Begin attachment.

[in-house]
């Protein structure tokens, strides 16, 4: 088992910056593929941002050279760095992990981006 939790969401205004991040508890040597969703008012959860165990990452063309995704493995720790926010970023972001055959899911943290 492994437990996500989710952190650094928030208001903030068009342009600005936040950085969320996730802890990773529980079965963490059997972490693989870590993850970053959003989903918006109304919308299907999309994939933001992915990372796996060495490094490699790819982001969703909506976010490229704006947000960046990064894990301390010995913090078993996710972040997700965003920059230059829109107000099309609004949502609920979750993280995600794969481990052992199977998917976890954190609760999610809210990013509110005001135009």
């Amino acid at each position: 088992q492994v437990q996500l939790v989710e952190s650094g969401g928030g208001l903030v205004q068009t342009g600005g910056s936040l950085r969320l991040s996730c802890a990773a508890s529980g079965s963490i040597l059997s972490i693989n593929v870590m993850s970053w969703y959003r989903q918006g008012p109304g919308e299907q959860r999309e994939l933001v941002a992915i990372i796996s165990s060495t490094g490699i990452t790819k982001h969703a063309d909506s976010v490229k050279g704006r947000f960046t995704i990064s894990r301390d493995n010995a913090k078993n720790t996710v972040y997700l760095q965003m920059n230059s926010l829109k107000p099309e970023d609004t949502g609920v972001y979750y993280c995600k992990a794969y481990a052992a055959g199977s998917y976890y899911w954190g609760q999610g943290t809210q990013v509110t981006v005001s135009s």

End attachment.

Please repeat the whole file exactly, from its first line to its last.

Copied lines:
[in-house]
């Protein structure tokens, strides 16, 4: 088992910056593929941002050279760095992990981006 939790969401205004991040508890040597969703008012959860165990990452063309995704493995720790926010970023972001055959899911943290 492994437990996500989710952190650094928030208001903030068009342009600005936040950085969320996730802890990773529980079965963490059997972490693989870590993850970053959003989903918006109304919308299907999309994939933001992915990372796996060495490094490699790819982001969703909506976010490229704006947000960046990064894990301390010995913090078993996710972040997700965003920059230059829109107000099309609004949502609920979750993280995600794969481990052992199977998917976890954190609760999610809210990013509110005001135009």
């Amino acid at each position: 088992q492994v437990q996500l939790v989710e952190s650094g969401g928030g208001l903030v205004q068009t342009g600005g910056s936040l950085r969320l991040s996730c802890a990773a508890s529980g079965s963490i040597l059997s972490i693989n593929v870590m993850s970053w969703y959003r989903q918006g008012p109304g919308e299907q959860r999309e994939l933001v941002a992915i990372i796996s165990s060495t490094g490699i990452t790819k982001h969703a063309d909506s976010v490229k050279g704006r947000f960046t995704i990064s894990r301390d493995n010995a913090k078993n720790t996710v972040y997700l760095q965003m920059n230059s926010l829109k107000p099309e970023d609004t949502g609920v972001y979750y993280c995600k992990a794969y481990a052992a055959g199977s998917y976890y899911w954190g609760q999610g943290t809210q990013v509110t981006v005001s135009s």